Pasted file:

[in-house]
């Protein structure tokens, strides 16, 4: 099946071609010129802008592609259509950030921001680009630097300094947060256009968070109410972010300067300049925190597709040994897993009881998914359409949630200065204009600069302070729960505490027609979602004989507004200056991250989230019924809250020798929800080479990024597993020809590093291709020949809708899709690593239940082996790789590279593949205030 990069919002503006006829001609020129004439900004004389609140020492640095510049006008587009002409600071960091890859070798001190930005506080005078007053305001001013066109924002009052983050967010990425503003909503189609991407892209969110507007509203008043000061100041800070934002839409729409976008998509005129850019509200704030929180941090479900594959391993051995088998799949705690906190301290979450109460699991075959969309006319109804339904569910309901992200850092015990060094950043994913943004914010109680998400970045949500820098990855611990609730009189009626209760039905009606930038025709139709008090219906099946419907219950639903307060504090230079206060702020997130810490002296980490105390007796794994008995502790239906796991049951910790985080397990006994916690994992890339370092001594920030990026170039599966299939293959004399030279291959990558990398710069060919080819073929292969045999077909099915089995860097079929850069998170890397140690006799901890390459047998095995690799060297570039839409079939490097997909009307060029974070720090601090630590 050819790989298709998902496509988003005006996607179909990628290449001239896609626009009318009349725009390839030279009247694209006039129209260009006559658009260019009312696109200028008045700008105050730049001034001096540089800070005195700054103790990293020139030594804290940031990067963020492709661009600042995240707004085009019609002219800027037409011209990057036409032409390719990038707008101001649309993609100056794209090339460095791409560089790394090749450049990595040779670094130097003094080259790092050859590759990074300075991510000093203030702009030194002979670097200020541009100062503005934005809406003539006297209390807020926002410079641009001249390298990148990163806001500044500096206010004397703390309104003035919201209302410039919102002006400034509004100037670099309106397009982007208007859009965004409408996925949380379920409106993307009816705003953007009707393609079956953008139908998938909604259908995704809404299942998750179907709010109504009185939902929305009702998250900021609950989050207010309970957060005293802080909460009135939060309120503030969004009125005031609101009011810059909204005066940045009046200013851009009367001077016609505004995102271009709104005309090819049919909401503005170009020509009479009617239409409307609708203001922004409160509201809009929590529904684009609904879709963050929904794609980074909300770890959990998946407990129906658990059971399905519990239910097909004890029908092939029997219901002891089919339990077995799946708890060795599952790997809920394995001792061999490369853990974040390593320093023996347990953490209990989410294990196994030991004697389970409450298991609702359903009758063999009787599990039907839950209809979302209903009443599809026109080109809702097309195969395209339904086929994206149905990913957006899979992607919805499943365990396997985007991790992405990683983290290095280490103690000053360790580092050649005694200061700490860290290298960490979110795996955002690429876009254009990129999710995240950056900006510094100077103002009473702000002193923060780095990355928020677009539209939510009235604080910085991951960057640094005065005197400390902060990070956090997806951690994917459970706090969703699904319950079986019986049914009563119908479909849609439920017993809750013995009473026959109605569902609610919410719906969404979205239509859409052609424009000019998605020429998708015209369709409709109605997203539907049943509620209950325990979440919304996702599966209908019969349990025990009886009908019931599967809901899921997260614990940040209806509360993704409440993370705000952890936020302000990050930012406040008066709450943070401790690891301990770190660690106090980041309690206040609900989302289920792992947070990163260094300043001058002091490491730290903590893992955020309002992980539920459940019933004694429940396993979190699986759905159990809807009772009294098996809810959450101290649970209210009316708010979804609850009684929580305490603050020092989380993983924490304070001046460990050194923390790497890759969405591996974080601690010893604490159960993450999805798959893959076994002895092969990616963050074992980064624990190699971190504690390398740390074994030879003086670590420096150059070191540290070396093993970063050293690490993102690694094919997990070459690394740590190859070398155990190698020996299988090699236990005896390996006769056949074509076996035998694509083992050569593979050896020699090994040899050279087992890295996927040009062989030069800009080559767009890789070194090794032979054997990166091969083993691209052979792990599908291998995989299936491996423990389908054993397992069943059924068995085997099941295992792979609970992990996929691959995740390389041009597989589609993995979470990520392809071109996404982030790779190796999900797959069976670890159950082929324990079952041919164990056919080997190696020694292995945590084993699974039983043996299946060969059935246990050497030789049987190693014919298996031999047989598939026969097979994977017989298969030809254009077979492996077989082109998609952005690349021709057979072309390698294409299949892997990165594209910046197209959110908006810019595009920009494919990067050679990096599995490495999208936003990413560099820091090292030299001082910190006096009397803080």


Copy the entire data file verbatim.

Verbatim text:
[in-house]
């Protein structure tokens, strides 16, 4: 099946071609010129802008592609259509950030921001680009630097300094947060256009968070109410972010300067300049925190597709040994897993009881998914359409949630200065204009600069302070729960505490027609979602004989507004200056991250989230019924809250020798929800080479990024597993020809590093291709020949809708899709690593239940082996790789590279593949205030 990069919002503006006829001609020129004439900004004389609140020492640095510049006008587009002409600071960091890859070798001190930005506080005078007053305001001013066109924002009052983050967010990425503003909503189609991407892209969110507007509203008043000061100041800070934002839409729409976008998509005129850019509200704030929180941090479900594959391993051995088998799949705690906190301290979450109460699991075959969309006319109804339904569910309901992200850092015990060094950043994913943004914010109680998400970045949500820098990855611990609730009189009626209760039905009606930038025709139709008090219906099946419907219950639903307060504090230079206060702020997130810490002296980490105390007796794994008995502790239906796991049951910790985080397990006994916690994992890339370092001594920030990026170039599966299939293959004399030279291959990558990398710069060919080819073929292969045999077909099915089995860097079929850069998170890397140690006799901890390459047998095995690799060297570039839409079939490097997909009307060029974070720090601090630590 050819790989298709998902496509988003005006996607179909990628290449001239896609626009009318009349725009390839030279009247694209006039129209260009006559658009260019009312696109200028008045700008105050730049001034001096540089800070005195700054103790990293020139030594804290940031990067963020492709661009600042995240707004085009019609002219800027037409011209990057036409032409390719990038707008101001649309993609100056794209090339460095791409560089790394090749450049990595040779670094130097003094080259790092050859590759990074300075991510000093203030702009030194002979670097200020541009100062503005934005809406003539006297209390807020926002410079641009001249390298990148990163806001500044500096206010004397703390309104003035919201209302410039919102002006400034509004100037670099309106397009982007208007859009965004409408996925949380379920409106993307009816705003953007009707393609079956953008139908998938909604259908995704809404299942998750179907709010109504009185939902929305009702998250900021609950989050207010309970957060005293802080909460009135939060309120503030969004009125005031609101009011810059909204005066940045009046200013851009009367001077016609505004995102271009709104005309090819049919909401503005170009020509009479009617239409409307609708203001922004409160509201809009929590529904684009609904879709963050929904794609980074909300770890959990998946407990129906658990059971399905519990239910097909004890029908092939029997219901002891089919339990077995799946708890060795599952790997809920394995001792061999490369853990974040390593320093023996347990953490209990989410294990196994030991004697389970409450298991609702359903009758063999009787599990039907839950209809979302209903009443599809026109080109809702097309195969395209339904086929994206149905990913957006899979992607919805499943365990396997985007991790992405990683983290290095280490103690000053360790580092050649005694200061700490860290290298960490979110795996955002690429876009254009990129999710995240950056900006510094100077103002009473702000002193923060780095990355928020677009539209939510009235604080910085991951960057640094005065005197400390902060990070956090997806951690994917459970706090969703699904319950079986019986049914009563119908479909849609439920017993809750013995009473026959109605569902609610919410719906969404979205239509859409052609424009000019998605020429998708015209369709409709109605997203539907049943509620209950325990979440919304996702599966209908019969349990025990009886009908019931599967809901899921997260614990940040209806509360993704409440993370705000952890936020302000990050930012406040008066709450943070401790690891301990770190660690106090980041309690206040609900989302289920792992947070990163260094300043001058002091490491730290903590893992955020309002992980539920459940019933004694429940396993979190699986759905159990809807009772009294098996809810959450101290649970209210009316708010979804609850009684929580305490603050020092989380993983924490304070001046460990050194923390790497890759969405591996974080601690010893604490159960993450999805798959893959076994002895092969990616963050074992980064624990190699971190504690390398740390074994030879003086670590420096150059070191540290070396093993970063050293690490993102690694094919997990070459690394740590190859070398155990190698020996299988090699236990005896390996006769056949074509076996035998694509083992050569593979050896020699090994040899050279087992890295996927040009062989030069800009080559767009890789070194090794032979054997990166091969083993691209052979792990599908291998995989299936491996423990389908054993397992069943059924068995085997099941295992792979609970992990996929691959995740390389041009597989589609993995979470990520392809071109996404982030790779190796999900797959069976670890159950082929324990079952041919164990056919080997190696020694292995945590084993699974039983043996299946060969059935246990050497030789049987190693014919298996031999047989598939026969097979994977017989298969030809254009077979492996077989082109998609952005690349021709057979072309390698294409299949892997990165594209910046197209959110908006810019595009920009494919990067050679990096599995490495999208936003990413560099820091090292030299001082910190006096009397803080």